It was 1972 when Jim Larkin teamed up with Michael Lacey to start Phoenix New Times. Both men dropped out of Arizona State University to dedicate themselves to this work. Their newspaper was a weekly that intended to counter the views being expressed by the ultra-conservative media in Arizona at the time. Those were the days of heated student protest against America’s involvement in Vietnam.
As time went on, they found success in their endeavor. By 1983 Larkin and Lacey’s media empire began showing signs of the growth to come as they acquired their second newspaper, Westward (Denver, Colorado’s news-and-arts weekly). There would be several others after that: LA Weekly, Miami Times, and eventually the motherload – New York City’s Village Voice.
Jim Larkin was the CEO, and Michael Lacey was the executive editor of their company known as Village Voice Media Holdings. That all meant nothing on October 18th, 2007 when “America’s Toughest Sheriff,” Joe Arpaio, sent his deputies in unmarked vehicles to collect them from their homes in handcuffs during the night.
Sheriff Arpaio, who had served Maricopa County, Arizona in that capacity since 1993, conjured up a scheme to arrest Larkin and Lacey. The problem is that he had no probable cause to detain them. The news of the arrest sparked a firestorm of public outrage. Within 24 hours the county’s attorney assembled a press conference to announce that he had dismissed the case.
Investigators later discovered that Sheriff Arpaio had gone after the newspapermen due to a story that had just appeared in their local publication.
The Sheriff became angered at the disclosure that a grand jury subpoena was demanding the paper provide names of its writers, editors, and readers. Without question, the sheriff’s orders were an abuse of power and an assault on the first amendment.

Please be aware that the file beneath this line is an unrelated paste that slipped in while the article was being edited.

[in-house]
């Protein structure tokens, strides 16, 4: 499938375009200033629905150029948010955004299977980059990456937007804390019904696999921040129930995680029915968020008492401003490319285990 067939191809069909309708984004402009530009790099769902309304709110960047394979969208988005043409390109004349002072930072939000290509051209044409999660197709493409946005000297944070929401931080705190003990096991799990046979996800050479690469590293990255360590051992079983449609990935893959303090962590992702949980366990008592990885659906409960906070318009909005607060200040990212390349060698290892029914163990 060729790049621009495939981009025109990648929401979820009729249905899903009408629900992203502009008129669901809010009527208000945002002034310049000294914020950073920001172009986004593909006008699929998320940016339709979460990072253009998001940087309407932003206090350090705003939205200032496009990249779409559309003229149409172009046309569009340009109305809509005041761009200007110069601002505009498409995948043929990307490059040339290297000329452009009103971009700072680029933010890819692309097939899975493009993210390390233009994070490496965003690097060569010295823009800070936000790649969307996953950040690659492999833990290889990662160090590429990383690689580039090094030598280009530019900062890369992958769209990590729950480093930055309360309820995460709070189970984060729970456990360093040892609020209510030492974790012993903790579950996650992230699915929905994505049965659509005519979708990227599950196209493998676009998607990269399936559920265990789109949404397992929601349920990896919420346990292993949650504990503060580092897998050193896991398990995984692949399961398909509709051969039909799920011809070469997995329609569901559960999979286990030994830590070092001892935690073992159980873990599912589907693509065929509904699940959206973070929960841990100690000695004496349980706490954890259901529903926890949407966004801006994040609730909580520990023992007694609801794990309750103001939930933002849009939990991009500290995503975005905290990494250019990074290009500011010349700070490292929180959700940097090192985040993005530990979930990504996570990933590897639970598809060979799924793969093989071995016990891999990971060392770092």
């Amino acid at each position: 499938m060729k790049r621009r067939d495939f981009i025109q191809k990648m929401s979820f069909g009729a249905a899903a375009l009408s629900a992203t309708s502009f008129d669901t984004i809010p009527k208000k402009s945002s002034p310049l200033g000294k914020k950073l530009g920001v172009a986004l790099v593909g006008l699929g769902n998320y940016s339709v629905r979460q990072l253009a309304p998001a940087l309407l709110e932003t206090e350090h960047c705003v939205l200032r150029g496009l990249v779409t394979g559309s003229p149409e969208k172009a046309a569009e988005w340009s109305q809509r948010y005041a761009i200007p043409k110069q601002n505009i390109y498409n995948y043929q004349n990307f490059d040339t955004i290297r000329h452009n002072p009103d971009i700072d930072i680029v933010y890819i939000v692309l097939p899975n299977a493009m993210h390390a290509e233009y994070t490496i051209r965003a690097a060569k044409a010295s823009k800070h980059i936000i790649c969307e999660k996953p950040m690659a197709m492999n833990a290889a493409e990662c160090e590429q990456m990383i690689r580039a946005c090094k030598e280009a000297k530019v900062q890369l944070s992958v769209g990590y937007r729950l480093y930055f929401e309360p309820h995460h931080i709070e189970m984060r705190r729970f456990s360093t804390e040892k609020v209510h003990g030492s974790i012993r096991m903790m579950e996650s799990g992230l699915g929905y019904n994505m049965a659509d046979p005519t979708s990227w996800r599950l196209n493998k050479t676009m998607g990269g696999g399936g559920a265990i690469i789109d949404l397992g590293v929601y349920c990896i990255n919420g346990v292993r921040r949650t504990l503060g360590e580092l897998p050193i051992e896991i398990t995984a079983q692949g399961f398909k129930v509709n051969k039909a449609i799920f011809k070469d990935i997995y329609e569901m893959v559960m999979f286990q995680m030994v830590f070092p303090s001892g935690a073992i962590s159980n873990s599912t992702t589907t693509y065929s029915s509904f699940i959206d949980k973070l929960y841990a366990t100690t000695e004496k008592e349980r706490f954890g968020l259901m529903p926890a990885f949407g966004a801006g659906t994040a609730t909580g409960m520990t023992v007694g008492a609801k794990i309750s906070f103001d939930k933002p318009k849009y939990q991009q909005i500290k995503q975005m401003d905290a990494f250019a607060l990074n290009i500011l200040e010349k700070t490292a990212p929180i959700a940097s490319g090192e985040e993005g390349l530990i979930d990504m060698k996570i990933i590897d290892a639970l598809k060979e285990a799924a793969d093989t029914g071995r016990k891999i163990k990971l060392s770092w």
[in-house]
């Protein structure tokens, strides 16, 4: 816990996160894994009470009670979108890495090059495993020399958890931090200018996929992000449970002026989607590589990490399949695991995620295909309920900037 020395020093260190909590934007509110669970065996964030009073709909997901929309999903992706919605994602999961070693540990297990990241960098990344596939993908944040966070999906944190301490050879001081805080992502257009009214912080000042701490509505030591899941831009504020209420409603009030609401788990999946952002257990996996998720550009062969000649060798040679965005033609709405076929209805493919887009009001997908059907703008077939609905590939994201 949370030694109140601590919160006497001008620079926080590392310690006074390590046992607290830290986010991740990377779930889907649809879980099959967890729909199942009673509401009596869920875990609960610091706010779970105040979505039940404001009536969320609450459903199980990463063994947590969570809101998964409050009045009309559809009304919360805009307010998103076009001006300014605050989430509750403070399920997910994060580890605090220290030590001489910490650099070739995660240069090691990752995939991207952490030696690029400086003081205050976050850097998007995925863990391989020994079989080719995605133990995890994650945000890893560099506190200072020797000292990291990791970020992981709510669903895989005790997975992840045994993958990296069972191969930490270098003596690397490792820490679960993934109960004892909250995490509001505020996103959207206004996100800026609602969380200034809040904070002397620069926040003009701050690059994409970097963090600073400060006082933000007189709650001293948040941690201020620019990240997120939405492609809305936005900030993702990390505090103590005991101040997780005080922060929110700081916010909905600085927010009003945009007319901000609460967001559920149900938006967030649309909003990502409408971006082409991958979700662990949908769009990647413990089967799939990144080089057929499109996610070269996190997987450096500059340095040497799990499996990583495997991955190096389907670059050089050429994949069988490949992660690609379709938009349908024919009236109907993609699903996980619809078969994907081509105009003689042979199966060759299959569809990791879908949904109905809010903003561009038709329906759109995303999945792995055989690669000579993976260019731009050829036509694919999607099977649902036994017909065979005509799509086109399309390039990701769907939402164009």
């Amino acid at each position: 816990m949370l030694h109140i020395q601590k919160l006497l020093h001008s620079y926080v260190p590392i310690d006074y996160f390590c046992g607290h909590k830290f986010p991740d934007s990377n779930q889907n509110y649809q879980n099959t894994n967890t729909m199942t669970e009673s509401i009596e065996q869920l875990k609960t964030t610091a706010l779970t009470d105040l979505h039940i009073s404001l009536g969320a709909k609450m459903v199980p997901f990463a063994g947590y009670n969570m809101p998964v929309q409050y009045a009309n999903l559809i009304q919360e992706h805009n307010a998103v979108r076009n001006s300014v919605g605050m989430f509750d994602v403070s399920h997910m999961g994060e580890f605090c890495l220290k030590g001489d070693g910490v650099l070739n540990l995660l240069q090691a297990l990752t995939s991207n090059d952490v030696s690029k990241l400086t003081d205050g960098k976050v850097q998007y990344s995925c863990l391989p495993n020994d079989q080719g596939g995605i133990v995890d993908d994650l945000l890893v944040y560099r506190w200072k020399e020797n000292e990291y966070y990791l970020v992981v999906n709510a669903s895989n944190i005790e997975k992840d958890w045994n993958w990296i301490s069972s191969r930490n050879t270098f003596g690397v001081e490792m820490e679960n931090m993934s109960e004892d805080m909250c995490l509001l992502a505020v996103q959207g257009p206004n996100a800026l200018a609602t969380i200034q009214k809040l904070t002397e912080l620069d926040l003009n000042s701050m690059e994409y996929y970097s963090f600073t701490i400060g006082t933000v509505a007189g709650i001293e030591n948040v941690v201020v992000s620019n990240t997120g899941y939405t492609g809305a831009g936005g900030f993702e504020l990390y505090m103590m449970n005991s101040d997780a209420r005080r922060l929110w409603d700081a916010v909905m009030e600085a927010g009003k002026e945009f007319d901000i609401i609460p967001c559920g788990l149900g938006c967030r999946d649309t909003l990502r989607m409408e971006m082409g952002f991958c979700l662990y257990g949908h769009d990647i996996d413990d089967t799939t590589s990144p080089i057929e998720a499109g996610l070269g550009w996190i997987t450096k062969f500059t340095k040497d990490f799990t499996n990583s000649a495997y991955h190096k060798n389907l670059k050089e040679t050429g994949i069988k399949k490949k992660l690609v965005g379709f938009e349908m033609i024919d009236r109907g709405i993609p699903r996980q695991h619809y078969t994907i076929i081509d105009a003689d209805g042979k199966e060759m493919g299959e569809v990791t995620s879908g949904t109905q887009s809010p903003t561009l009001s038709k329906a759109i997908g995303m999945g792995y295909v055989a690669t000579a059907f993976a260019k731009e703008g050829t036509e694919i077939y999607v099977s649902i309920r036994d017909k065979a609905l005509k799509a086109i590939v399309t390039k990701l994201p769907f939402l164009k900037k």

The whole fiasco was nothing more than Arpaio’s desire to get even with Larkin, and Lacey. The sheriff had a vendetta against the pair because of their endless scrutiny of his department.
There is a track record of friction extending back to 1992 in the archives of Phoenix New Times. There you will find investigative journalism disclosing the most egregious cases of misconduct and abuse by the Maricopa County Sheriff’s Department. The pattern consistently showed a bias against Latinos.
The antagonism of Sheriff Arpaio toward the Latino community of Maricopa County eventually led to a momentous lawsuit, Melendres v. Arpaio. The Sheriff lost this case. The judge charged him with contempt of court stemming from the proceedings.
Lucky for Arpaio President Trump later pardoned him due to their warm relationship which developed while Mr. Trump was on the campaign trail during the previous year. Read more: Village Voice Media | Wikipedia and Michael Lacey | Twitter
The voters were not as kind to 85-year-old Joe Arpaio. After 27 years they had enough. The people of Maricopa County have elected to pass the badge to a new sheriff.
As for Larkin and Lacey, they sued Maricopa County for false arrest. Five years after the incident they were awarded $3.75 million in damages. They used the settlement to establish a non-profit, the Frontera Fund. The fund’s purpose is to protect the same people Arpaio profiled.
Learn more about Jim Larkin and Michael Lacey: